"impostor. She bad been ensnared by the artii
ful and cunning Tom Willilytnd. jj
?Oh! SVall.iv.v,,M sue exelai'moU, in "a Isuil^
dued tone, "I have been deceived,?basely de
ceived. The dupe of my own weakness, the
victim of a most cruel fate, the object of a
most shameful design, L am plighted, Wallace,
plighted to Tom Williland. But 1 am unde
ceived now?three weeks from to-day we would
have been married. Here is the cause, the.
ouco mysterious cause of liiy apparent unfaith
fulness," she is claimed, as she bunded him the
forged letter.
As he read his face became paler, aud his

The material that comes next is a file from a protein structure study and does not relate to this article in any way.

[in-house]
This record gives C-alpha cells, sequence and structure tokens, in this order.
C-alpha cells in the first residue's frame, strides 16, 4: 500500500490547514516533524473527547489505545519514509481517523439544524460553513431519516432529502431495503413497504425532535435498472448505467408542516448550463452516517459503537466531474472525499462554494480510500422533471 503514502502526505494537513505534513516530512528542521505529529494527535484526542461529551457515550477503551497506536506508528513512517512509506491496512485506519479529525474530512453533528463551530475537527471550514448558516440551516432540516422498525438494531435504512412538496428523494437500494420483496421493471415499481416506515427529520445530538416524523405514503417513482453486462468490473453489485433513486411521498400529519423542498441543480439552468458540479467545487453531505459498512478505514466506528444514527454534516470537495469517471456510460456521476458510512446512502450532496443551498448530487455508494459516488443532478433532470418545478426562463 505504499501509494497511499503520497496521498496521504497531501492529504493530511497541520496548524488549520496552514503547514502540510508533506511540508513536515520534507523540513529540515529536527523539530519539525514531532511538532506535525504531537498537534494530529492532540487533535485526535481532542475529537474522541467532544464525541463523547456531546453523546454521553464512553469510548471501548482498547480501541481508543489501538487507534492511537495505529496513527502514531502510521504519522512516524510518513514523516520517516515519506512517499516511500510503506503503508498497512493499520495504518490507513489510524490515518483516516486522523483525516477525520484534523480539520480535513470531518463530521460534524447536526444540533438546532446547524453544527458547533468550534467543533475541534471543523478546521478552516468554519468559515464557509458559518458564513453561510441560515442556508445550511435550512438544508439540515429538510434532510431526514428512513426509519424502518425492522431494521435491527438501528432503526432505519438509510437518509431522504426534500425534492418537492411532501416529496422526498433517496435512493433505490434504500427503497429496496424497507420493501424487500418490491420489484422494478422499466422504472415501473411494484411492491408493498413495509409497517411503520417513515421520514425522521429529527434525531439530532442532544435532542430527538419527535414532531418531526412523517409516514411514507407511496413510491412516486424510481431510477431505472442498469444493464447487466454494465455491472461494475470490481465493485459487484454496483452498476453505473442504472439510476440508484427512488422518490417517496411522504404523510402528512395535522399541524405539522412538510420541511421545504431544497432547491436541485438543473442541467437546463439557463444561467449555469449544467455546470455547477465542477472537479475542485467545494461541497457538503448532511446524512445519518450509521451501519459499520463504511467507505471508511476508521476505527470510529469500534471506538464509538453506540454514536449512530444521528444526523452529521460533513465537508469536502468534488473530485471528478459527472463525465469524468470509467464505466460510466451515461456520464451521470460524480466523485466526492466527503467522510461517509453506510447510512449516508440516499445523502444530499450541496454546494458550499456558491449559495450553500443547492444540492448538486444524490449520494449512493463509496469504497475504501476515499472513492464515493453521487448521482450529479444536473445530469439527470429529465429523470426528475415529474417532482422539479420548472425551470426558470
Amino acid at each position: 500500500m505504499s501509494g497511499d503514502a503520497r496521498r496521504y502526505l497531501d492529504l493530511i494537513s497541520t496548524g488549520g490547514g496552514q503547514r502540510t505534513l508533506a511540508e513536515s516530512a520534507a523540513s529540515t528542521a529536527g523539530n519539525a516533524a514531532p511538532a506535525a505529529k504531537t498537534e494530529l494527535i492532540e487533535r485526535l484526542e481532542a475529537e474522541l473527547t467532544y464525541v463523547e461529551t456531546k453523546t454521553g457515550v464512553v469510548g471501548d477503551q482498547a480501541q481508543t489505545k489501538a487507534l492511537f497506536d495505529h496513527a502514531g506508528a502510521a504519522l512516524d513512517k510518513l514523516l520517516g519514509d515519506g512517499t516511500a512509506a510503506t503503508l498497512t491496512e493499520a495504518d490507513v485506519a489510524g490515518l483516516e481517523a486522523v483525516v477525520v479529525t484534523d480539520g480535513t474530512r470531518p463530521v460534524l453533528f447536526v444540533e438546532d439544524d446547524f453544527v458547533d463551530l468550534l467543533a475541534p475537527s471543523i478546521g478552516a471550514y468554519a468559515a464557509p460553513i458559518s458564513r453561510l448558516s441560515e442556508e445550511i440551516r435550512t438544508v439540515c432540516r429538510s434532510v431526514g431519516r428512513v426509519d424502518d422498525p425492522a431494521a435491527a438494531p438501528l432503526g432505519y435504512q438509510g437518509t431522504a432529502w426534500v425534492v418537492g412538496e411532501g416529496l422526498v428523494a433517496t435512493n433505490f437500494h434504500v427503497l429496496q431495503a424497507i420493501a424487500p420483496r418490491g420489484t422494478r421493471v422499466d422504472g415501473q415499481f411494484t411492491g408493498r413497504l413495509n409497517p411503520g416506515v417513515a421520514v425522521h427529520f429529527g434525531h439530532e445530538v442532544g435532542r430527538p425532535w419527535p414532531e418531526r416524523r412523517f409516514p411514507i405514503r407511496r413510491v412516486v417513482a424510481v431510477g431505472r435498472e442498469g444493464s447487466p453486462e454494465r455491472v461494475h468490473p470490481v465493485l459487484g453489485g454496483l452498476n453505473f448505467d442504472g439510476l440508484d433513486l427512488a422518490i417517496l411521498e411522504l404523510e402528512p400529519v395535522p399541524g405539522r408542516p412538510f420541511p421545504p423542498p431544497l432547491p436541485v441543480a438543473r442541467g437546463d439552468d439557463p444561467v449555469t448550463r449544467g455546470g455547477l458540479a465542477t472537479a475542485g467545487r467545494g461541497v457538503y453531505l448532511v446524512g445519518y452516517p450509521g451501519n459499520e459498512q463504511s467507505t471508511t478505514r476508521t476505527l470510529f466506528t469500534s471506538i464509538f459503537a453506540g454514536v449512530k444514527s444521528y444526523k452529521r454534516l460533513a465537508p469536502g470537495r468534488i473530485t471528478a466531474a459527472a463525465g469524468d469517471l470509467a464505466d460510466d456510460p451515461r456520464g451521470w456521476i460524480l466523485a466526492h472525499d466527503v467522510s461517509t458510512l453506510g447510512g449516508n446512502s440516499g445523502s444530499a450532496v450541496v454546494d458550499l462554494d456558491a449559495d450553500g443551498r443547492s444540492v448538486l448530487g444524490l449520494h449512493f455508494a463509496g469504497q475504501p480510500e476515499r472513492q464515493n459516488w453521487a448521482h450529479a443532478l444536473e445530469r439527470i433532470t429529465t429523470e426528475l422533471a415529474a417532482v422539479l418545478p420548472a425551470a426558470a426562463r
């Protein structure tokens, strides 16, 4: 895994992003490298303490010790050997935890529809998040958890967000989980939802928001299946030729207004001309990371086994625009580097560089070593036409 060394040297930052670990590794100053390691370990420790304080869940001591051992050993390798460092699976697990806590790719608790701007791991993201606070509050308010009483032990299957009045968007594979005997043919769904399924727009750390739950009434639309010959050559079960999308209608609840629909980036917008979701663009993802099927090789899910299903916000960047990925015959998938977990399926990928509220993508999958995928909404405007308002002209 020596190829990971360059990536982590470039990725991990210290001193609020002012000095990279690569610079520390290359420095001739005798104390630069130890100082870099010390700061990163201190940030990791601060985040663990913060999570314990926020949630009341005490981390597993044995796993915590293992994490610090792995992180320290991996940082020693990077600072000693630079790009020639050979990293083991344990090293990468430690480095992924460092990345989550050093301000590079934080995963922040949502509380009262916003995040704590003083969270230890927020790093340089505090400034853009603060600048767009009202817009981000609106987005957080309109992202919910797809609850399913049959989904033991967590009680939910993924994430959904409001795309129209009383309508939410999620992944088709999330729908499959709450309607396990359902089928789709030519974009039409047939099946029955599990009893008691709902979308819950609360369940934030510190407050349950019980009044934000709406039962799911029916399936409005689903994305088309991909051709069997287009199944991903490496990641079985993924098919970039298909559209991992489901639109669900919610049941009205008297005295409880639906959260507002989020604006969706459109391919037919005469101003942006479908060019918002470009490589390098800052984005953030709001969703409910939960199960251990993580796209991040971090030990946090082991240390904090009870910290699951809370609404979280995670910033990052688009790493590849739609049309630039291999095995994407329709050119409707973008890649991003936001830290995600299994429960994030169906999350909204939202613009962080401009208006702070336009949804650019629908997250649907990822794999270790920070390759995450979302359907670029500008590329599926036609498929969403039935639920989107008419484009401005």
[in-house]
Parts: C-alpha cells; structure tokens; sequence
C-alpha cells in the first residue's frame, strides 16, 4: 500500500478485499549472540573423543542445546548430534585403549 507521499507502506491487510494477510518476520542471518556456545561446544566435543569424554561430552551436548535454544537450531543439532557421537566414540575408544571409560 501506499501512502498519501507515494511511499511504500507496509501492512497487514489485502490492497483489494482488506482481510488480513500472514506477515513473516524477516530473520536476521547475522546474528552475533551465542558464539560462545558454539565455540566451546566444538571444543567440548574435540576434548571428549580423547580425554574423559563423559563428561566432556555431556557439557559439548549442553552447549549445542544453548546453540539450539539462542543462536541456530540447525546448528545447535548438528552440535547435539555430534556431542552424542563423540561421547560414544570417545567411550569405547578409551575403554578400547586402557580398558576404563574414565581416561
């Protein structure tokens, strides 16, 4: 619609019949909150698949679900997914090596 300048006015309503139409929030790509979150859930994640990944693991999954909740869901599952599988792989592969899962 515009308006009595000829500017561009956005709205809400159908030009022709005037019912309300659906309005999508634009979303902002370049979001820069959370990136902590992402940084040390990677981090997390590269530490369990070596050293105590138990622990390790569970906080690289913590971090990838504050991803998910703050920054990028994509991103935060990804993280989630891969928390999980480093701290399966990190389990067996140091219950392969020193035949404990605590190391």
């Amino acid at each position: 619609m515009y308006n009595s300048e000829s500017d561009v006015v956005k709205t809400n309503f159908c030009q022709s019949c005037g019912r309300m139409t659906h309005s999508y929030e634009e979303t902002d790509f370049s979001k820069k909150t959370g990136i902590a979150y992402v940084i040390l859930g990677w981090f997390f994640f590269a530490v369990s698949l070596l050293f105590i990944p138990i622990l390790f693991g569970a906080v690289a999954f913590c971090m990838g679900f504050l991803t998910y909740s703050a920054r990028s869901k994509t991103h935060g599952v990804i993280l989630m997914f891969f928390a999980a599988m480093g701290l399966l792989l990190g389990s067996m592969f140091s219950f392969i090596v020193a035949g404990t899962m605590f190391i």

glance r. oro fierce. As the end approached
his paleiicss succeeded to a burning glow upon
his check, which told, that indignation and
vengeance were racking bis brain. After be
had finished, he tore the paper into a thousand
pieces, and the play of passion over bis fea
tures showed plainer than words could express,
the ycariiitig for revenge. Rising to leave, he.
said half fondly and " passionately???Mamie,!
darling, you arc mine !"
'?Oh! Wallace hear mo just once"?ex-(
claimed Mary, excitedly reading from bis coun
tenance bis purpose of vengeance.
t;T have seen and heard too much already"?I
be said wildly?"there is but one cxpntiationl
that will satisfy this wounded pride?this im
posture of a base spirit !"
'?'Oh ! Wallace, be calm," s^id Mary, trying'
to subdue her own excitement?"you will act]
rashly and take the life of Tom Williland, and
the law will,?will require yours in return."
"Fear not for inc. dearest," said Wallace, aud
tore himself away from her presence.